Practice 5: Lead Your Team Through Change

Turn uncertainty into opportunity.

Great leaders must lead change, even when it originates from the corporate office, outside consultants, customer demands, economic turmoil, or competitors. And as a first-level leader, most of the change they face will be someone else’s idea.

Plenty of leaders can succeed during good times, but the true mettle of a leader emerges during times of uncertainty. When change comes their way (and it will), it is arguably one of the strongest tests of their leadership capability. Those leaders who show patience, stamina, emotional stability, resilience, and confidence are the most valuable to an organisation and their team.

To effectively lead through change, leaders need to shift their mindset from ‘I control and contain change for my team’ to ‘I champion change with my team.’

The FranklinCovey Change Model

The outcomes of a change are often unpredictable, as are most people’s responses. The FranklinCovey Change Model is a tool to help all of us move through four common zones of adopting change.

Apply the Change Model

The Change Model applies logic and predictability to what can otherwise seem like a chaotic process. It’s a tool for diagnosing responses to ongoing change—for the team and the leader—and helping everyone navigate the roughest parts to achieve acceptance, ownership, and new levels of innovation.

Change is a sloppy process, but it can be better adopted with awareness of these four zones, especially if leaders can help make them short and shallow. Leaders can also use the model to diagnose where each team member is on the emotional curve at a given time. No two people respond to change in the same way or at the same rate. But when leaders can say, “Shawn is in Zone 3, but Megan is still stuck in Zone 2,” they can address issues on an individual basis.

Great leaders help their team members reach Zone 4 as quickly and smoothly as possible. Preparing for change in Zone 1 and managing emotions in Zones 2 and 3 will help ensure that their team’s change curve is short and shallow.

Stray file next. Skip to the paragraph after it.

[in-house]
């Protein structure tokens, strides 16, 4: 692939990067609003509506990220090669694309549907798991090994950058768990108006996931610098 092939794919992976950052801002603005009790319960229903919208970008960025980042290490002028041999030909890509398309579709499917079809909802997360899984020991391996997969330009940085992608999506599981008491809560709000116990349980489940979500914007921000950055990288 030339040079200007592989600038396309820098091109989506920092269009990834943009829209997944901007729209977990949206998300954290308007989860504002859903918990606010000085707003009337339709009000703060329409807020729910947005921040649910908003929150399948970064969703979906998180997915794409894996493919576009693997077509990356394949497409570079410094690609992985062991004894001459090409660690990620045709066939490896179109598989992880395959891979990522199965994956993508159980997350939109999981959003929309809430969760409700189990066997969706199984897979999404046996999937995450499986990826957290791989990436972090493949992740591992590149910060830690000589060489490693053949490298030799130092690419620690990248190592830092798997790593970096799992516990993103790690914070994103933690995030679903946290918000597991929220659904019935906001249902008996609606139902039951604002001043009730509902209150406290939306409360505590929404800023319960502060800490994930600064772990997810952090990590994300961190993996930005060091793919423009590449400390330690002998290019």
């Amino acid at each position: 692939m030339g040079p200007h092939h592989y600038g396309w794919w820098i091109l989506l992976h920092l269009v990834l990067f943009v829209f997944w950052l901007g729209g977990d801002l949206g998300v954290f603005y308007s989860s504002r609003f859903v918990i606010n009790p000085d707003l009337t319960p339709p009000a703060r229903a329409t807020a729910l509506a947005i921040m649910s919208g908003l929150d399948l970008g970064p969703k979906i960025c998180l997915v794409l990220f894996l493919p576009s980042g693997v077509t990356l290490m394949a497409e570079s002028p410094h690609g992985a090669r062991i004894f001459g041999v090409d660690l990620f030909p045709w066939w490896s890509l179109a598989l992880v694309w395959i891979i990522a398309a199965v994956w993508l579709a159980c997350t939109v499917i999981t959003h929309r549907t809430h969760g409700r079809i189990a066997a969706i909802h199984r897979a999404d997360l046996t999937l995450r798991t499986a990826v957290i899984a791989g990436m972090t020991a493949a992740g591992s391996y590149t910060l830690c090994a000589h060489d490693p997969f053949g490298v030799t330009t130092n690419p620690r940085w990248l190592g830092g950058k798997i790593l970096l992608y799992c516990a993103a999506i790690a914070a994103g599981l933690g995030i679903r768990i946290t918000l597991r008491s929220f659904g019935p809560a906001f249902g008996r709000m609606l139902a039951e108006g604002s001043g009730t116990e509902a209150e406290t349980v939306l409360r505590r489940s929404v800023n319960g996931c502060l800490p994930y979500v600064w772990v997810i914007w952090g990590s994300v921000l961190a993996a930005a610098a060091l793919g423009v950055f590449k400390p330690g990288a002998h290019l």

One caveat: change management is the subject of intense study and organisational-development dissertation. We’ve intentionally created a simple, clear, and actionable model that will help leaders navigate the emotional aspect of change.

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People don’t resist change; they resist being changed.

— Peter Senge

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So, you have regularly scheduled 1-on-1s with your direct reports. Good for you. Now you need to ensure that the time is useful — for them and for you.

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The 6 Critical Practices for Leading a Team™

Leading a team requires a different mindset than working as an individual contributor. Explore the critical mindset shifts that will maximise success as a leader of others.


Increase engagement of team members by conducting regular 1-on-1s, deepen your understanding of team member issues, and help them solve problems for themselves.


Create clarity about team goals and results; delegate responsibility to team members while providing the right level of support.


Give feedback to develop team member confidence and competence; improve your own performance by seeking feedback from others.


Identify specific actions to help team members navigate and accelerate through change and achieve better performance.


Use weekly planning to focus on the most important priorities, and strengthen your ability to be an effective leader by applying the 5 Energy Drivers.

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